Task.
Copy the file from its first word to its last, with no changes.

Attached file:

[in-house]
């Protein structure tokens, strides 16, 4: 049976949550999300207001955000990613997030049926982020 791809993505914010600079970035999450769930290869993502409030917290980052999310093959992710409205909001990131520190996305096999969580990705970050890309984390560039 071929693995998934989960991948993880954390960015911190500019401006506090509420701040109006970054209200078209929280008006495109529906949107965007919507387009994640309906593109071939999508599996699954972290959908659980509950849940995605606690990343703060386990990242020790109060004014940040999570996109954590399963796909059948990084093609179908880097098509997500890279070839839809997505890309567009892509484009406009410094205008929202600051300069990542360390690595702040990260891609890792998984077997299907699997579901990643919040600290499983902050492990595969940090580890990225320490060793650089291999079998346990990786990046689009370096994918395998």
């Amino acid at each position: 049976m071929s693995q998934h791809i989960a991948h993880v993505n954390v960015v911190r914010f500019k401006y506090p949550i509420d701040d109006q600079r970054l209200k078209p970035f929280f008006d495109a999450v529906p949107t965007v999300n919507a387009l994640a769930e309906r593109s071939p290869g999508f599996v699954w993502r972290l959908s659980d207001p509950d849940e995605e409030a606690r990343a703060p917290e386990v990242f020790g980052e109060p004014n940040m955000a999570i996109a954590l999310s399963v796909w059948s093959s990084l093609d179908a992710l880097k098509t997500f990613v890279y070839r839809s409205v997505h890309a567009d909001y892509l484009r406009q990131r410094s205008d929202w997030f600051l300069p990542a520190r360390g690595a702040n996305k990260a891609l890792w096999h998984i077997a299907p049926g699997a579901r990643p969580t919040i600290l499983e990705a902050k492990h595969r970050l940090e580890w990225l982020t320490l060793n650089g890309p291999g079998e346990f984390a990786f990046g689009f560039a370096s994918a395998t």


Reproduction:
[in-house]
């Protein structure tokens, strides 16, 4: 049976949550999300207001955000990613997030049926982020 791809993505914010600079970035999450769930290869993502409030917290980052999310093959992710409205909001990131520190996305096999969580990705970050890309984390560039 071929693995998934989960991948993880954390960015911190500019401006506090509420701040109006970054209200078209929280008006495109529906949107965007919507387009994640309906593109071939999508599996699954972290959908659980509950849940995605606690990343703060386990990242020790109060004014940040999570996109954590399963796909059948990084093609179908880097098509997500890279070839839809997505890309567009892509484009406009410094205008929202600051300069990542360390690595702040990260891609890792998984077997299907699997579901990643919040600290499983902050492990595969940090580890990225320490060793650089291999079998346990990786990046689009370096994918395998």
């Amino acid at each position: 049976m071929s693995q998934h791809i989960a991948h993880v993505n954390v960015v911190r914010f500019k401006y506090p949550i509420d701040d109006q600079r970054l209200k078209p970035f929280f008006d495109a999450v529906p949107t965007v999300n919507a387009l994640a769930e309906r593109s071939p290869g999508f599996v699954w993502r972290l959908s659980d207001p509950d849940e995605e409030a606690r990343a703060p917290e386990v990242f020790g980052e109060p004014n940040m955000a999570i996109a954590l999310s399963v796909w059948s093959s990084l093609d179908a992710l880097k098509t997500f990613v890279y070839r839809s409205v997505h890309a567009d909001y892509l484009r406009q990131r410094s205008d929202w997030f600051l300069p990542a520190r360390g690595a702040n996305k990260a891609l890792w096999h998984i077997a299907p049926g699997a579901r990643p969580t919040i600290l499983e990705a902050k492990h595969r970050l940090e580890w990225l982020t320490l060793n650089g890309p291999g079998e346990f984390a990786f990046g689009f560039a370096s994918a395998t």